September 27, 2018 11.37 am This story is over 64 months old

Holiday camp earmarked for women and children’s homeless shelter

A new and improved used for the building

A former holiday camp for underprivileged children is set to become a homeless shelter for vulnerable young mothers.

East Lindsey District Council leaders discussed a buyer who had been found for the former Leicester Boys and Girls Holiday Home, in Quebec Road, Mablethorpe, at a meeting of the executive on Wednesday.

The facility closed earlier this year after working for more than 80 years in the building.

During the meeting Portfolio Holder for Finance, Councillor Richard Fry said: “We looked very long and hard at this, and we were very keen not to create a situation where we had a blight on the landscape in Mablethorpe.”

After he added: “We have a very keen purchaser for the property and they will maintain and utilise the property.

“They may even improve on it. It will be for quite an important community.”

He confirmed the new owning company, which was not named, already provides services to other authorities including Lincolnshire County Council.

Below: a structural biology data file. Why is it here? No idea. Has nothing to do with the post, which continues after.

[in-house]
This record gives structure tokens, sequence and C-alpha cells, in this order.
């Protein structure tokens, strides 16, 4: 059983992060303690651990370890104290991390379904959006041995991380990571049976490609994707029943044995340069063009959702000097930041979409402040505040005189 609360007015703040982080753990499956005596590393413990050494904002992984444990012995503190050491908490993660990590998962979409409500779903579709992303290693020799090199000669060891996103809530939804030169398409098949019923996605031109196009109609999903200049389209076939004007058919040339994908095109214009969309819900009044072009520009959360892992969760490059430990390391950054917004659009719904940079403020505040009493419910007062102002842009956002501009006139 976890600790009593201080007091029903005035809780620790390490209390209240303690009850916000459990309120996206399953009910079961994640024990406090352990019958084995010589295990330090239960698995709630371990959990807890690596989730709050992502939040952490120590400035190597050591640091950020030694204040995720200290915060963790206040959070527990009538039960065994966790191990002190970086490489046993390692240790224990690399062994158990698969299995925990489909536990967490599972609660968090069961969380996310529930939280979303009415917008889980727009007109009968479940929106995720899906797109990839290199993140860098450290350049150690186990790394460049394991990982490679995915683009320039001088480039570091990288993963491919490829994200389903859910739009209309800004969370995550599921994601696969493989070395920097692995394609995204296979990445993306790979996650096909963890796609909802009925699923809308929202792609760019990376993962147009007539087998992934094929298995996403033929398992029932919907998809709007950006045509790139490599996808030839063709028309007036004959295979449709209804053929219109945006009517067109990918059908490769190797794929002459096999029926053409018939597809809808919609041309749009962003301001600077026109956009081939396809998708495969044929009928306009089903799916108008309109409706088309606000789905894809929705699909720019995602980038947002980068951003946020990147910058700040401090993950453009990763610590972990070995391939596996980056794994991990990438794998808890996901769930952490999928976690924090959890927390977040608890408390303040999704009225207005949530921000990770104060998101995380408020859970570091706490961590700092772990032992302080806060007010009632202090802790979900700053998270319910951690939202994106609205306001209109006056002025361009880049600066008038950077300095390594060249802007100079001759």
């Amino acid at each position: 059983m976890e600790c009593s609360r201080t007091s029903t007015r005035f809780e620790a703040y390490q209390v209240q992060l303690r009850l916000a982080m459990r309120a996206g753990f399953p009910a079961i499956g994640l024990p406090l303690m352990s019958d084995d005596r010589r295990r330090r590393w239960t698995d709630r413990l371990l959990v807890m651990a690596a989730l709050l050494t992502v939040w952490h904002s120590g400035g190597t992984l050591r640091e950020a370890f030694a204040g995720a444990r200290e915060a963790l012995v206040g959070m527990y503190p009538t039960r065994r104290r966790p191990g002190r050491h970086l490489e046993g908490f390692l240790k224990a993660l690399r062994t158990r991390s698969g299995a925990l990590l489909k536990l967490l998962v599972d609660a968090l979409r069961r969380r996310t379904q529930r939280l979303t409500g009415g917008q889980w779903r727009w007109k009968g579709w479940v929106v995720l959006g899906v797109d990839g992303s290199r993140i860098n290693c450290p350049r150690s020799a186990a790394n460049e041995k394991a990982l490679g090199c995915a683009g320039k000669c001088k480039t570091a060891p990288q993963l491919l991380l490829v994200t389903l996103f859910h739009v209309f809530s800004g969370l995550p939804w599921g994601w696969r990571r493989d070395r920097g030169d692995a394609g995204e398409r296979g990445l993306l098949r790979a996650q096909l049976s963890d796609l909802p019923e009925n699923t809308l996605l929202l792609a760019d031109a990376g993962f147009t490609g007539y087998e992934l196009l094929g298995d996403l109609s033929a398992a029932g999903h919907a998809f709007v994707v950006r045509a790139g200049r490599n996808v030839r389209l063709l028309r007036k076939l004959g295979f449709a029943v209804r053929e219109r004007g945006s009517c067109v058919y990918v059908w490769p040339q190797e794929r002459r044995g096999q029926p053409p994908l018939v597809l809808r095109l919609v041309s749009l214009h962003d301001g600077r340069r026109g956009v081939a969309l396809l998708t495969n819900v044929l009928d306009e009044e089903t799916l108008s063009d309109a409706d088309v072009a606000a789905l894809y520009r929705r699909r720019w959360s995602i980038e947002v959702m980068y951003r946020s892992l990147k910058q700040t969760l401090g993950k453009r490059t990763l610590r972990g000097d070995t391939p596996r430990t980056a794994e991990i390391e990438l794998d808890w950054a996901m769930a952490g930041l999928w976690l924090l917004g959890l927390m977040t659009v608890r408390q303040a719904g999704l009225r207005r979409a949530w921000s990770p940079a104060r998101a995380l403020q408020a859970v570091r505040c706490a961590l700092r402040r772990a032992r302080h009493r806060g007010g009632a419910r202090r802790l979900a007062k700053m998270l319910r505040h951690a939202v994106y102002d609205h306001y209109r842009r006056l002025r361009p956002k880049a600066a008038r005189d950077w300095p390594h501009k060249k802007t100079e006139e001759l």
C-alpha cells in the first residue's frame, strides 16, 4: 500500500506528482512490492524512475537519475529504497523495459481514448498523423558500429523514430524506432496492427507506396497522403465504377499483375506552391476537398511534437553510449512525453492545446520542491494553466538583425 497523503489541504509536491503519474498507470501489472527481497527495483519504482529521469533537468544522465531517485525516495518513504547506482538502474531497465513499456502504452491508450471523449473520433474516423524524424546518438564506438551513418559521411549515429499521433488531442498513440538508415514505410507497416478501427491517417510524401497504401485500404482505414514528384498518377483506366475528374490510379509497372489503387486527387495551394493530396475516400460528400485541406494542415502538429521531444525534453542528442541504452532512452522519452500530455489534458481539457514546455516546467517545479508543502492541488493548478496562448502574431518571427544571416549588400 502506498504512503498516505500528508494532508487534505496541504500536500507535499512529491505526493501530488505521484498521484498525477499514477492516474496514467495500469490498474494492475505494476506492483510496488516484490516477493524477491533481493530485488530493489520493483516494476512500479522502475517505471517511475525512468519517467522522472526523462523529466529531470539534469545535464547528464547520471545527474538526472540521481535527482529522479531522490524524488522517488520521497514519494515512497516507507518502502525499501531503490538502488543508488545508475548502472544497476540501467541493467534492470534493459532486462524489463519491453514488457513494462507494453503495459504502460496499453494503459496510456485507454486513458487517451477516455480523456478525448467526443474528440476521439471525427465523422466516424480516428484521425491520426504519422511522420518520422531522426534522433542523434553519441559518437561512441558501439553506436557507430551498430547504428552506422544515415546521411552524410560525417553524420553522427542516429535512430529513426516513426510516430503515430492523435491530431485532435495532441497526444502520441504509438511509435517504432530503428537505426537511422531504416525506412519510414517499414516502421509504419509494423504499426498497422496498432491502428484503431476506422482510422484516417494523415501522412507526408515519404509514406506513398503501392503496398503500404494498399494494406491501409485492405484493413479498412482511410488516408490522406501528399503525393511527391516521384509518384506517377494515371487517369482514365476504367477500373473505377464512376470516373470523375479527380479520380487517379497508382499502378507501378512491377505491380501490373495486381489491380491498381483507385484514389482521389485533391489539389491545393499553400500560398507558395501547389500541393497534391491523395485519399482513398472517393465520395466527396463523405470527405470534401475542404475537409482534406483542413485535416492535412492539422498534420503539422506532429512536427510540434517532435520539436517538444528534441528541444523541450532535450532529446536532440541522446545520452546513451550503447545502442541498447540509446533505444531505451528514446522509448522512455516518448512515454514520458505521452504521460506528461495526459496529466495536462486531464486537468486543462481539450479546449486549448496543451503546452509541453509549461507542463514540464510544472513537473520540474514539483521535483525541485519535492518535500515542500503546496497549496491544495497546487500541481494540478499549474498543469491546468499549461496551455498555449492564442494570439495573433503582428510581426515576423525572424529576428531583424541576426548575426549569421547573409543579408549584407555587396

“It will be a residential facility for the care of young mothers and other members of the community,” he said.

A memory of one of the holidays taken in years gone by. Photo: Leicester Children’s Holidays

A council report said bids of up to £250,000 had been received for the property and Councillor Fry confirmed the agreed price was in the region. The exact sum was not disclosed.

ELDC is set to receive 50 per cent of the sale price – once costs are taken into account.

It states the sale will also enable provision of ongoing social and community based services for the area.

It follows a decision by the trustees of Leicester Children’s Holidays, formerly called the Leicester Poor Boys’ and Girls’ Summer Camp and Institute, to stop providing educational seaside holidays for under-privileged children from Leicester and the surrounding area earlier this year.

The report says the charity had declared the service to be ‘no longer financially viable for various external reasons’.

The report says the property has been marketed for sale by the trustees of the charity.

The facility was built in the 1930s, with a 99-year rent starting from April 6, 1934 at an annual ground rent of £10. It still has 15 years left on that lease.

According to the reports, it replaced an earlier wooden building and includes four dormitories of 16-beds each.

It also holds a series of communal rooms including a refectory, a stage, a kitchen and laundry facilities.

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